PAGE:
RunRyder RC
WATCH
 1 page 881 views POST REPLY
HomeRC & PowerAircraftHelicopterEngines Plugs Mufflers Fuel › Does a fuel magnet require pressure to work?
05-29-2012 09:12 PM  6 years agoPost 1
BrianApp

rrVeteran

Grand Rapids, MI

My Posts: All  Forum  Topic

I have never used a fuel magnet before. Everything seems to be in good condition. When I draw fuel out to defuel the tank as soon as the fuel level gets to the top of the clunk I can see it drawing air into the clunk line. This happens with about 1/4" of fuel left in the tank and the sponge is still soaked.

Do these fuel magnets require tank pressure to draw fuel properly? I thought it should suck it dry when pumping it out but maybe without any tank pressure it normally sucks in some air as well.

PM  EMAIL  GALLERY  Attn:RR  Quote
05-29-2012 09:27 PM  6 years agoPost 2
rotor head33

rrApprentice

Louisiana-United States

My Posts: All  Forum  Topic

i always leave my tanks full or enough fuel to keep the clunk line covered in fuel. why not just leave it full? it'll only help keep the sponge saturated

Power is nothing without control

PM  EMAIL  GALLERY  Attn:RR  Quote
05-29-2012 09:56 PM  6 years agoPost 3
BrianApp

rrVeteran

Grand Rapids, MI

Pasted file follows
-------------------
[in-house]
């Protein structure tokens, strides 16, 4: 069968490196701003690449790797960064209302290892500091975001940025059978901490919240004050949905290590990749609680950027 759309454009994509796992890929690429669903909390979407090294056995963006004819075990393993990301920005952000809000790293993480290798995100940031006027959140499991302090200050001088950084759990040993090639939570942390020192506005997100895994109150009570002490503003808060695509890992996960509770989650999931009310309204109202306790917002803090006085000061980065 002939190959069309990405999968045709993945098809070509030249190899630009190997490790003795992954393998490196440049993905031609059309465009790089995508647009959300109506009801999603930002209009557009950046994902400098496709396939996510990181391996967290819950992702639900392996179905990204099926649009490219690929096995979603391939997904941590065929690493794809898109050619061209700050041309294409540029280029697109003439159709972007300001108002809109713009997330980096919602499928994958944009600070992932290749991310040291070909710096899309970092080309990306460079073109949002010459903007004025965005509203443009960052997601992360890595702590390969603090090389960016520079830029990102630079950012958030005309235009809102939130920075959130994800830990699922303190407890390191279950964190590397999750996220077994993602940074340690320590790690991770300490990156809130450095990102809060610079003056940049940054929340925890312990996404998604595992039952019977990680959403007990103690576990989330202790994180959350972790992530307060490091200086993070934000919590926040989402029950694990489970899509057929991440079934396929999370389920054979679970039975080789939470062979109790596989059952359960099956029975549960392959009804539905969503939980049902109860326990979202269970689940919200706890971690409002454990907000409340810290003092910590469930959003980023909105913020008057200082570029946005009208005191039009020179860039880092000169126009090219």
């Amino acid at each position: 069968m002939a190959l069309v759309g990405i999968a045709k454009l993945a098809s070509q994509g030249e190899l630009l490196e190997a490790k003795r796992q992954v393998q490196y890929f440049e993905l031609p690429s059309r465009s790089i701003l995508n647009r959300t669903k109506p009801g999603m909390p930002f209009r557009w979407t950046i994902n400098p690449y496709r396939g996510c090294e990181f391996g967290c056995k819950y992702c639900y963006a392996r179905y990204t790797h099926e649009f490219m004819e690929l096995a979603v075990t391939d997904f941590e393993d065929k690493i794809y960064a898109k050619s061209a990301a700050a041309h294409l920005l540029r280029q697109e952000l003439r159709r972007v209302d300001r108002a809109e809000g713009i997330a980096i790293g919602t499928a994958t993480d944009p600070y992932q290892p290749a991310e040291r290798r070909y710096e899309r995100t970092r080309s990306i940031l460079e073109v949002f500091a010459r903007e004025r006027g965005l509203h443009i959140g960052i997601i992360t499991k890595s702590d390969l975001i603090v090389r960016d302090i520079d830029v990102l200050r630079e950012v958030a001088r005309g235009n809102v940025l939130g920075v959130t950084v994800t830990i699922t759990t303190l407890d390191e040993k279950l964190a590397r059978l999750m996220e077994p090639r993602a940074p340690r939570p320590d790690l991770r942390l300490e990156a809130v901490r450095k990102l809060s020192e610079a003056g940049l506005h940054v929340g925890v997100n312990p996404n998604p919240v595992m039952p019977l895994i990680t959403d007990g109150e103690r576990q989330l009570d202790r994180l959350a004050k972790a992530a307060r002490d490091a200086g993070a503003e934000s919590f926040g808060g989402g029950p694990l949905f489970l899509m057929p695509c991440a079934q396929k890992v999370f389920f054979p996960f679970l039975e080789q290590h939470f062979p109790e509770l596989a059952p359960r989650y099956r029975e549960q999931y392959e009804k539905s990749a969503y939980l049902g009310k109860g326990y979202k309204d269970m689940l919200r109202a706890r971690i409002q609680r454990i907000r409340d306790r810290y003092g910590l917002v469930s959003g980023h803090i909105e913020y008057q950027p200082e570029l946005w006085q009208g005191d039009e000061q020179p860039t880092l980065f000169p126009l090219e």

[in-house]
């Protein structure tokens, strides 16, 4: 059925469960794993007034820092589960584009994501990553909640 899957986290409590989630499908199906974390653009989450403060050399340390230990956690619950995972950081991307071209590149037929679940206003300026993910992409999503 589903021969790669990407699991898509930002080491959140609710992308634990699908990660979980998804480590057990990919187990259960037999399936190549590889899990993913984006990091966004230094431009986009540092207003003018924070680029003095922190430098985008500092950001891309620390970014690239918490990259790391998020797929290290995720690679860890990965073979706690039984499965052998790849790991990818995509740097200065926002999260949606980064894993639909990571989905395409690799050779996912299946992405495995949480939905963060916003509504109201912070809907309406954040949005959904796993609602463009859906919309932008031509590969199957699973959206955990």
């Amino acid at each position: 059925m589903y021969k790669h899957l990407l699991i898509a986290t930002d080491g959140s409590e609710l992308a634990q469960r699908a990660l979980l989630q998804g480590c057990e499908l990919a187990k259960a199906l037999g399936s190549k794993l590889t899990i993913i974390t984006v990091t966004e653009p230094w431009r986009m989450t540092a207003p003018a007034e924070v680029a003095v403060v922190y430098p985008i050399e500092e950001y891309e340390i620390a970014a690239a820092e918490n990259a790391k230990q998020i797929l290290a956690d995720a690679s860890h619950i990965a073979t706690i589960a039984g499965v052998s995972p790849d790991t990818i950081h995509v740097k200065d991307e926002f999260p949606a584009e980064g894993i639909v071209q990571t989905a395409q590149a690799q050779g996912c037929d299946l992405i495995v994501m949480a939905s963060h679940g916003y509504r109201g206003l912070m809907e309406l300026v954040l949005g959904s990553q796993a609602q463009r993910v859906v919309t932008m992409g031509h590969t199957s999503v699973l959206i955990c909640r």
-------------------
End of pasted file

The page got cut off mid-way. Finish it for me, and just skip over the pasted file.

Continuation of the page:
My Posts: All  Forum  Topic

I don't mind keeping some fuel in for storage. I am talking about when the engine is running. I don't want bubbles in the line when the engine is running and 1/2" of fuel left in the tank.

PM  EMAIL  GALLERY  Attn:RR  Quote
05-29-2012 10:10 PM  6 years agoPost 4
steve 01

rrProfessor

Grand Rapids MI

My Posts: All  Forum  Topic

The purpose of the fuel magnet is it stays wet with fuel so that when the clunk leaves the fuel it runs on the fuel in the magnet then when it dips back in it is recharged for the next time therefor it avoids getting air into the system. All motors require some type of pressure to push the fuel into the motor but the magnet itself is just a sponge and doesnt require pressure to work.When using a sponge type fuel magnet when running on muffler pressure it is very important to keep the magnet wet with fuel or the exhauset gases in the tank will ruin the sponge.Personally I run the OS bubbless clunk with great results sucks the fuel out to the last drop!

It is like a sponge if any part of it is wet the rest will get wet as well so as long as part of it is in fuel you wont suck air.

PM  EMAIL  GALLERY  Attn:RR  Quote
05-30-2012 02:25 AM  6 years agoPost 5